Meanwhile, RAI is planning a national roll-out of its Vuse e-cigarette from 23rd June 2014. Previously the product was only available in the test markets of Colorado and Utah. Stephanie Cordisco, president of RJR Vapor, spoke of positioning Vuse as ‘the vapor authority’ and of ‘transforming’ the tobacco industry.
In the United States, e-cigarette sales have grown at an annual rate of 115 % in the 2009-12 period while various forecasts predict that the global e-cigarette market could increase to US$10 billion by 2017. Such forecasts probably do not take account of what might happen should China, the behemoth of the global tobacco industry, become a major vaper.
China already has a major connection with the industry: the device was invented there, while over 95% of e-cigarettes worldwide are produced in Shenzhen, China. But, as far as usership is concerned, China is very much a sleeping giant…so far. But, if only 1% of China’s smoking population turned to e-cigarettes, it would mean a market of about 3.5 million e-cigarette users. In August 2014, about 500 representatives of the global e-cigarette industry will meet in Shenzhen to unveil new technologies and discuss how to improve safety and health standards industry-wide and to address the safety risk and health problems associated (by some) with e-cigarettes. Growing consciousness of the impact of smoking on public health in China could thrust e-cigarettes to the fore as a means of lowering health costs. With the Chinese Government on board and CNTC making e-cigarette versions of some of its massive cigarette brands the vapour market would never be the same again.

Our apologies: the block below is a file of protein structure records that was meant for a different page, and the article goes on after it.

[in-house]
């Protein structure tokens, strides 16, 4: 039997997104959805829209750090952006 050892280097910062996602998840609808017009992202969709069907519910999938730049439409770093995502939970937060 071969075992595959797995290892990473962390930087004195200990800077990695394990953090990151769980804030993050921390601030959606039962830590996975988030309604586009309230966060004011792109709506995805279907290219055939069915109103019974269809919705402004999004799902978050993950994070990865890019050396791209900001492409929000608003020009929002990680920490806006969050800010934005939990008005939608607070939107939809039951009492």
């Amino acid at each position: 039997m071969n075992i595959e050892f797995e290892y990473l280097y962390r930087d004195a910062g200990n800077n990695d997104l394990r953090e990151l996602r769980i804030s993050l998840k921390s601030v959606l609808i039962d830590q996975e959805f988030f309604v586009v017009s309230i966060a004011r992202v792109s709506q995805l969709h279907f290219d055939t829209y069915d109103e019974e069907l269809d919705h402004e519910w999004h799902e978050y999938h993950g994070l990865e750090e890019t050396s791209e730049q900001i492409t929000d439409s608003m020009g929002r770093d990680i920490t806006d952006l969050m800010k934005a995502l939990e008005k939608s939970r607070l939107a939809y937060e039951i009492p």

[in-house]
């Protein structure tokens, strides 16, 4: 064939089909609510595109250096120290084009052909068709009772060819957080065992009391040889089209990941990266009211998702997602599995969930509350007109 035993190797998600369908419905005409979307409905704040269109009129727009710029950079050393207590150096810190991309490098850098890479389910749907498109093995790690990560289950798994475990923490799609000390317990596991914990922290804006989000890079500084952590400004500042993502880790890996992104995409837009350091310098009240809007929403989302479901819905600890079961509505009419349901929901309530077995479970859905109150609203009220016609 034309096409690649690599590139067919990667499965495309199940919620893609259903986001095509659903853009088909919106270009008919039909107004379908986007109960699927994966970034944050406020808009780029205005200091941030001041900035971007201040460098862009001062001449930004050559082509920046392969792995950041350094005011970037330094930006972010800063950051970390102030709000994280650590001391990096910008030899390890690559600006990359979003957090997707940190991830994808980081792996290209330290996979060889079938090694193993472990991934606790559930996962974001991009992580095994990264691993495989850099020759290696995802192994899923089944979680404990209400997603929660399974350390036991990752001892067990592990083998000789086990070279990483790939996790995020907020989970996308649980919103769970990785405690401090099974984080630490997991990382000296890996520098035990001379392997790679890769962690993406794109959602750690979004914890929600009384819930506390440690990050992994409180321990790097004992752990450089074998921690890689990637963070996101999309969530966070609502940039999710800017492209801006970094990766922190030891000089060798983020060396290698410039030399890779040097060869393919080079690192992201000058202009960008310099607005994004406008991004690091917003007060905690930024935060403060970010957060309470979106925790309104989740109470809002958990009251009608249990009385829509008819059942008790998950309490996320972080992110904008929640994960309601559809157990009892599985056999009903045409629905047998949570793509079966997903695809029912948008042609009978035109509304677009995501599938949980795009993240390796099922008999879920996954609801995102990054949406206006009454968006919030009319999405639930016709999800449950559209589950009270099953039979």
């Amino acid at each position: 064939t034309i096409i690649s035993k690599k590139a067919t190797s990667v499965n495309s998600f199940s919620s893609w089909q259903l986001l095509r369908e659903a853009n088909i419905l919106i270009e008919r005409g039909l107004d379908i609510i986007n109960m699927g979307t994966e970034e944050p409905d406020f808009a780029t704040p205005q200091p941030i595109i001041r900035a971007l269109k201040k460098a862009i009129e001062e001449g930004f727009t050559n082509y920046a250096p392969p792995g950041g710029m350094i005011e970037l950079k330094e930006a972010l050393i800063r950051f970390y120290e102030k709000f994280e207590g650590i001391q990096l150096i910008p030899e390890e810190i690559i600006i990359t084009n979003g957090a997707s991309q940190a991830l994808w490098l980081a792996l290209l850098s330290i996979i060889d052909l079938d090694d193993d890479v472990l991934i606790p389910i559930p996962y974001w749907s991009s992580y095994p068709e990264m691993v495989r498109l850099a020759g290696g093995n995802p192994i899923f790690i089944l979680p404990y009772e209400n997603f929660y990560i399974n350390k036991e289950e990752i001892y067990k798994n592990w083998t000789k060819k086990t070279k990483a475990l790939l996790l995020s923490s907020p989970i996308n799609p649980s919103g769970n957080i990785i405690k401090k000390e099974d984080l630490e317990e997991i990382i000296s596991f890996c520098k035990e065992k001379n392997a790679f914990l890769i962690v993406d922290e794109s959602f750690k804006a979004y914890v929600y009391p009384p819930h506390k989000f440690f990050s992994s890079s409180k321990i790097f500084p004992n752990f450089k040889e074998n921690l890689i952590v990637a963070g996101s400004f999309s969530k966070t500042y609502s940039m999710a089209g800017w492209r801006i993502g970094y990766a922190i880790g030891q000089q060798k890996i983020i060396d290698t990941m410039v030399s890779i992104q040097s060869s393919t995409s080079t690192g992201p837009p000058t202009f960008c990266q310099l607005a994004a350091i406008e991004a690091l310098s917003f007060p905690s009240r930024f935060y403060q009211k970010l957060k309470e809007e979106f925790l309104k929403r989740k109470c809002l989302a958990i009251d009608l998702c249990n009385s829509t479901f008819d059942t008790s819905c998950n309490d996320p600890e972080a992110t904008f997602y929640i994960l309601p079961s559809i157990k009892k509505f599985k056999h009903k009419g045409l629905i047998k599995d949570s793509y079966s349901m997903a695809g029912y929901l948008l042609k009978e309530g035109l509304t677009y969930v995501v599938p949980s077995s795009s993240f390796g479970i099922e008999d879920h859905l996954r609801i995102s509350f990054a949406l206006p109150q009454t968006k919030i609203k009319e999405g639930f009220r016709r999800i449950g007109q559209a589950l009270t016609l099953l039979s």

However amid all the growth and the possibilities which have made all the major international tobacco companies, and the US tobacco companies, major players in the e-cigarette industry, the industry remains in a state of high anxiety as to how it is going to be treated by the legislators – particularly in the US which (accounting for probably just under half of world e-cigarette sales, could set the tone for the global industry.